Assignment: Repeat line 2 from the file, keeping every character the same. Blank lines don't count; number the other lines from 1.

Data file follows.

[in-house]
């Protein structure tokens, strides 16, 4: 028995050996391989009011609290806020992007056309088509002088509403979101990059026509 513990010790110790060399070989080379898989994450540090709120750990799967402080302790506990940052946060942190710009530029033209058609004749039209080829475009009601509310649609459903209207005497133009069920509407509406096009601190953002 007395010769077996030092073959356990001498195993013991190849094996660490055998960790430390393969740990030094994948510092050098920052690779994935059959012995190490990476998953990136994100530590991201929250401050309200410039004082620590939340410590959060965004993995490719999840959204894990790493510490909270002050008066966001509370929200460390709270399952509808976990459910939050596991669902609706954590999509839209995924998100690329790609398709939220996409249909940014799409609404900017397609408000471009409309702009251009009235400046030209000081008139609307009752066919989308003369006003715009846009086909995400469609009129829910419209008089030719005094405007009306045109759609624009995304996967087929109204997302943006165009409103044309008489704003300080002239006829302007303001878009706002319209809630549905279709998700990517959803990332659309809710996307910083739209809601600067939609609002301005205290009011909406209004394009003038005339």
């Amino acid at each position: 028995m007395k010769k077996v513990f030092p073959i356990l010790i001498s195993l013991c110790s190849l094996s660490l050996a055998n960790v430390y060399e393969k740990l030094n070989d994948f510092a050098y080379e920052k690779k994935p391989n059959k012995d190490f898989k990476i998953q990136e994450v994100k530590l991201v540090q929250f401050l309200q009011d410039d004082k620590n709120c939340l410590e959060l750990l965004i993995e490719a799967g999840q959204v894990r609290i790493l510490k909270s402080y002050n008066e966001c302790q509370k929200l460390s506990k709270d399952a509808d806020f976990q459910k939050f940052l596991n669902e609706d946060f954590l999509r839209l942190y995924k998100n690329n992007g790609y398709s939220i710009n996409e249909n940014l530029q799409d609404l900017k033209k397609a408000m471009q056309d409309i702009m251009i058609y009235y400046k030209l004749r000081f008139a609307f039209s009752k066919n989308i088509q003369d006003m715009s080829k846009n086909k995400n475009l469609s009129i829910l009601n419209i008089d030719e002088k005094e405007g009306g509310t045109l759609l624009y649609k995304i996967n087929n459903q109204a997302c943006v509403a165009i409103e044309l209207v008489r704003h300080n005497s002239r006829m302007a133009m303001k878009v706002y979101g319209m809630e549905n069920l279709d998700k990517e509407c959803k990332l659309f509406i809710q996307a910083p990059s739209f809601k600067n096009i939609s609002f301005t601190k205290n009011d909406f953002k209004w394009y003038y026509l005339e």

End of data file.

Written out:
């Protein structure tokens, strides 16, 4: 028995050996391989009011609290806020992007056309088509002088509403979101990059026509 513990010790110790060399070989080379898989994450540090709120750990799967402080302790506990940052946060942190710009530029033209058609004749039209080829475009009601509310649609459903209207005497133009069920509407509406096009601190953002 007395010769077996030092073959356990001498195993013991190849094996660490055998960790430390393969740990030094994948510092050098920052690779994935059959012995190490990476998953990136994100530590991201929250401050309200410039004082620590939340410590959060965004993995490719999840959204894990790493510490909270002050008066966001509370929200460390709270399952509808976990459910939050596991669902609706954590999509839209995924998100690329790609398709939220996409249909940014799409609404900017397609408000471009409309702009251009009235400046030209000081008139609307009752066919989308003369006003715009846009086909995400469609009129829910419209008089030719005094405007009306045109759609624009995304996967087929109204997302943006165009409103044309008489704003300080002239006829302007303001878009706002319209809630549905279709998700990517959803990332659309809710996307910083739209809601600067939609609002301005205290009011909406209004394009003038005339």